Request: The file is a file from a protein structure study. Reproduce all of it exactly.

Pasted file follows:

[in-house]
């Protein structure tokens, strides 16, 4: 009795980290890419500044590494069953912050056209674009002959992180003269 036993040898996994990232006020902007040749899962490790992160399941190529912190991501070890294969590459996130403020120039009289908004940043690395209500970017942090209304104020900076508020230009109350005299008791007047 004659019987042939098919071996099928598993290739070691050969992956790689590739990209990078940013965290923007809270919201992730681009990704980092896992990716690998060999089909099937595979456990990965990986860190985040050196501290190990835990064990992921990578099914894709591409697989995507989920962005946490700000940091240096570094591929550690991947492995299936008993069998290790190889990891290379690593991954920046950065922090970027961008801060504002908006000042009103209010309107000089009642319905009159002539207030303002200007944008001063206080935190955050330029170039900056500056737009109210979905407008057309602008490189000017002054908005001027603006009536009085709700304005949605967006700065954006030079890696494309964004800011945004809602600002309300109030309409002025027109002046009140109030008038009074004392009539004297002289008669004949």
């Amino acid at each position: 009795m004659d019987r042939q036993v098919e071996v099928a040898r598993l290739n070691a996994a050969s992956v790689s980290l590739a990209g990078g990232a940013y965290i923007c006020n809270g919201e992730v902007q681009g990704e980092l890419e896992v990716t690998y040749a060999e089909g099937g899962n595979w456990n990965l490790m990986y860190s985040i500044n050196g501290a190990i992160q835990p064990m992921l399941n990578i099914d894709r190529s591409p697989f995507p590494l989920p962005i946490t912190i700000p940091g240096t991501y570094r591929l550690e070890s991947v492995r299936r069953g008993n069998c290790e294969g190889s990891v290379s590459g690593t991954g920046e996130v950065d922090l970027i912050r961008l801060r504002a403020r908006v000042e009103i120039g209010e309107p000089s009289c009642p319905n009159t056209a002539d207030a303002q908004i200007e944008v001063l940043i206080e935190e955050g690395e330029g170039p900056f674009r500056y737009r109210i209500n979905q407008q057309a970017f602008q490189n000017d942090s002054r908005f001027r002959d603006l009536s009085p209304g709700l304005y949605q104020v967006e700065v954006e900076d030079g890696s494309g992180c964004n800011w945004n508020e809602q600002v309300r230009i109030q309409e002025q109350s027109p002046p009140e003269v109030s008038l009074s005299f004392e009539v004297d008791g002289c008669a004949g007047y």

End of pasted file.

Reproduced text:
[in-house]
């Protein structure tokens, strides 16, 4: 009795980290890419500044590494069953912050056209674009002959992180003269 036993040898996994990232006020902007040749899962490790992160399941190529912190991501070890294969590459996130403020120039009289908004940043690395209500970017942090209304104020900076508020230009109350005299008791007047 004659019987042939098919071996099928598993290739070691050969992956790689590739990209990078940013965290923007809270919201992730681009990704980092896992990716690998060999089909099937595979456990990965990986860190985040050196501290190990835990064990992921990578099914894709591409697989995507989920962005946490700000940091240096570094591929550690991947492995299936008993069998290790190889990891290379690593991954920046950065922090970027961008801060504002908006000042009103209010309107000089009642319905009159002539207030303002200007944008001063206080935190955050330029170039900056500056737009109210979905407008057309602008490189000017002054908005001027603006009536009085709700304005949605967006700065954006030079890696494309964004800011945004809602600002309300109030309409002025027109002046009140109030008038009074004392009539004297002289008669004949």
């Amino acid at each position: 009795m004659d019987r042939q036993v098919e071996v099928a040898r598993l290739n070691a996994a050969s992956v790689s980290l590739a990209g990078g990232a940013y965290i923007c006020n809270g919201e992730v902007q681009g990704e980092l890419e896992v990716t690998y040749a060999e089909g099937g899962n595979w456990n990965l490790m990986y860190s985040i500044n050196g501290a190990i992160q835990p064990m992921l399941n990578i099914d894709r190529s591409p697989f995507p590494l989920p962005i946490t912190i700000p940091g240096t991501y570094r591929l550690e070890s991947v492995r299936r069953g008993n069998c290790e294969g190889s990891v290379s590459g690593t991954g920046e996130v950065d922090l970027i912050r961008l801060r504002a403020r908006v000042e009103i120039g209010e309107p000089s009289c009642p319905n009159t056209a002539d207030a303002q908004i200007e944008v001063l940043i206080e935190e955050g690395e330029g170039p900056f674009r500056y737009r109210i209500n979905q407008q057309a970017f602008q490189n000017d942090s002054r908005f001027r002959d603006l009536s009085p209304g709700l304005y949605q104020v967006e700065v954006e900076d030079g890696s494309g992180c964004n800011w945004n508020e809602q600002v309300r230009i109030q309409e002025q109350s027109p002046p009140e003269v109030s008038l009074s005299f004392e009539v004297d008791g002289c008669a004949g007047y």